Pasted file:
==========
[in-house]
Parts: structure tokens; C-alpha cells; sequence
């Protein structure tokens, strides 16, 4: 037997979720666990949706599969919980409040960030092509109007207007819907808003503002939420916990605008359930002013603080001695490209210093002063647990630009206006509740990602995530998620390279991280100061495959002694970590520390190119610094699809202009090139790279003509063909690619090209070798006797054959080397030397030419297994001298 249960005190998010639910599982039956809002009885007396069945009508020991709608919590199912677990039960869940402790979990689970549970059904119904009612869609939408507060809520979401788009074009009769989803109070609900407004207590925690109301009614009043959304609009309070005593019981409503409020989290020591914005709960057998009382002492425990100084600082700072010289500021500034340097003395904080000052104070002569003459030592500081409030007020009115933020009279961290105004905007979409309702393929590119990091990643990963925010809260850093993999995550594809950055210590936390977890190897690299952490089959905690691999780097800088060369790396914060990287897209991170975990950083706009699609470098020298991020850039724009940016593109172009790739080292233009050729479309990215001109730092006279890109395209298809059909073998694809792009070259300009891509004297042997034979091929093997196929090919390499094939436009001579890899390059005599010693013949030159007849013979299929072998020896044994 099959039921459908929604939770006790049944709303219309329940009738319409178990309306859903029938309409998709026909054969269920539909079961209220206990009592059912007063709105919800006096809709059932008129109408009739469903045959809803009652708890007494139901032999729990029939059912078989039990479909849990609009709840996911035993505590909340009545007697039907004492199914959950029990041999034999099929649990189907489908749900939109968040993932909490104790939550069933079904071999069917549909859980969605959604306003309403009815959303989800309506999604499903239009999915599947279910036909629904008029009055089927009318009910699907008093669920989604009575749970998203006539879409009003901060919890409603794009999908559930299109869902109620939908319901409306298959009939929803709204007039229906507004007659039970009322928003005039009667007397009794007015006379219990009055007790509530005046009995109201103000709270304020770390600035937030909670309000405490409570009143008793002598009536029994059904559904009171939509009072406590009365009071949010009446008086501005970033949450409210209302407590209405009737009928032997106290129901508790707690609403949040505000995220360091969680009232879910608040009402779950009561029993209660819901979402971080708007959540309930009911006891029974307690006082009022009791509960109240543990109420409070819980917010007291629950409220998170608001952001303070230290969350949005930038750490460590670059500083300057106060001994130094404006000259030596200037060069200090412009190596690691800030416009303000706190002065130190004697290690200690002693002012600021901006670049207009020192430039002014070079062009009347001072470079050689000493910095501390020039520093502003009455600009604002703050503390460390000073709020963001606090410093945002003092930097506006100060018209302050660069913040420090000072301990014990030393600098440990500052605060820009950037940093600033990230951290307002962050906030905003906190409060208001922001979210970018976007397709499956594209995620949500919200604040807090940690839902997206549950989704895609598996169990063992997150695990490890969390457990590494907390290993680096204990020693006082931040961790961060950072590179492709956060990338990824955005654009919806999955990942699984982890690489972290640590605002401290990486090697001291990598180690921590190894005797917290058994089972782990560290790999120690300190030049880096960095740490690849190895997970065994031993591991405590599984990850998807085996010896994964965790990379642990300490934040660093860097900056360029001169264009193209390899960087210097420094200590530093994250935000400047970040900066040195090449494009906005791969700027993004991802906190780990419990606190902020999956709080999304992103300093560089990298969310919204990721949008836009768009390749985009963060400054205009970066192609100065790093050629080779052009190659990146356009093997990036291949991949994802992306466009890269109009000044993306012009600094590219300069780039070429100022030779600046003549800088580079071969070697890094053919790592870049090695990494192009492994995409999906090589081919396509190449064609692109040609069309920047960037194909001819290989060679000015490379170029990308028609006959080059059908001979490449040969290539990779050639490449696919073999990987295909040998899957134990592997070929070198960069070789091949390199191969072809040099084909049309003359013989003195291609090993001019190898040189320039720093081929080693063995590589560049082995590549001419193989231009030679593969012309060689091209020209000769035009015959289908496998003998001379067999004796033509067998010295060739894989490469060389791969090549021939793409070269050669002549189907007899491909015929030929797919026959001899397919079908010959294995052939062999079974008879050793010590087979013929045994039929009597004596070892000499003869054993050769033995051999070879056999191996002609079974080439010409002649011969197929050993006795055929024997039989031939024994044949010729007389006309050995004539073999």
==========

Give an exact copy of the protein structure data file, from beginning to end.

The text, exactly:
[in-house]
Parts: structure tokens; C-alpha cells; sequence
């Protein structure tokens, strides 16, 4: 037997979720666990949706599969919980409040960030092509109007207007819907808003503002939420916990605008359930002013603080001695490209210093002063647990630009206006509740990602995530998620390279991280100061495959002694970590520390190119610094699809202009090139790279003509063909690619090209070798006797054959080397030397030419297994001298 249960005190998010639910599982039956809002009885007396069945009508020991709608919590199912677990039960869940402790979990689970549970059904119904009612869609939408507060809520979401788009074009009769989803109070609900407004207590925690109301009614009043959304609009309070005593019981409503409020989290020591914005709960057998009382002492425990100084600082700072010289500021500034340097003395904080000052104070002569003459030592500081409030007020009115933020009279961290105004905007979409309702393929590119990091990643990963925010809260850093993999995550594809950055210590936390977890190897690299952490089959905690691999780097800088060369790396914060990287897209991170975990950083706009699609470098020298991020850039724009940016593109172009790739080292233009050729479309990215001109730092006279890109395209298809059909073998694809792009070259300009891509004297042997034979091929093997196929090919390499094939436009001579890899390059005599010693013949030159007849013979299929072998020896044994 099959039921459908929604939770006790049944709303219309329940009738319409178990309306859903029938309409998709026909054969269920539909079961209220206990009592059912007063709105919800006096809709059932008129109408009739469903045959809803009652708890007494139901032999729990029939059912078989039990479909849990609009709840996911035993505590909340009545007697039907004492199914959950029990041999034999099929649990189907489908749900939109968040993932909490104790939550069933079904071999069917549909859980969605959604306003309403009815959303989800309506999604499903239009999915599947279910036909629904008029009055089927009318009910699907008093669920989604009575749970998203006539879409009003901060919890409603794009999908559930299109869902109620939908319901409306298959009939929803709204007039229906507004007659039970009322928003005039009667007397009794007015006379219990009055007790509530005046009995109201103000709270304020770390600035937030909670309000405490409570009143008793002598009536029994059904559904009171939509009072406590009365009071949010009446008086501005970033949450409210209302407590209405009737009928032997106290129901508790707690609403949040505000995220360091969680009232879910608040009402779950009561029993209660819901979402971080708007959540309930009911006891029974307690006082009022009791509960109240543990109420409070819980917010007291629950409220998170608001952001303070230290969350949005930038750490460590670059500083300057106060001994130094404006000259030596200037060069200090412009190596690691800030416009303000706190002065130190004697290690200690002693002012600021901006670049207009020192430039002014070079062009009347001072470079050689000493910095501390020039520093502003009455600009604002703050503390460390000073709020963001606090410093945002003092930097506006100060018209302050660069913040420090000072301990014990030393600098440990500052605060820009950037940093600033990230951290307002962050906030905003906190409060208001922001979210970018976007397709499956594209995620949500919200604040807090940690839902997206549950989704895609598996169990063992997150695990490890969390457990590494907390290993680096204990020693006082931040961790961060950072590179492709956060990338990824955005654009919806999955990942699984982890690489972290640590605002401290990486090697001291990598180690921590190894005797917290058994089972782990560290790999120690300190030049880096960095740490690849190895997970065994031993591991405590599984990850998807085996010896994964965790990379642990300490934040660093860097900056360029001169264009193209390899960087210097420094200590530093994250935000400047970040900066040195090449494009906005791969700027993004991802906190780990419990606190902020999956709080999304992103300093560089990298969310919204990721949008836009768009390749985009963060400054205009970066192609100065790093050629080779052009190659990146356009093997990036291949991949994802992306466009890269109009000044993306012009600094590219300069780039070429100022030779600046003549800088580079071969070697890094053919790592870049090695990494192009492994995409999906090589081919396509190449064609692109040609069309920047960037194909001819290989060679000015490379170029990308028609006959080059059908001979490449040969290539990779050639490449696919073999990987295909040998899957134990592997070929070198960069070789091949390199191969072809040099084909049309003359013989003195291609090993001019190898040189320039720093081929080693063995590589560049082995590549001419193989231009030679593969012309060689091209020209000769035009015959289908496998003998001379067999004796033509067998010295060739894989490469060389791969090549021939793409070269050669002549189907007899491909015929030929797919026959001899397919079908010959294995052939062999079974008879050793010590087979013929045994039929009597004596070892000499003869054993050769033995051999070879056999191996002609079974080439010409002649011969197929050993006795055929024997039989031939024994044949010729007389006309050995004539073999």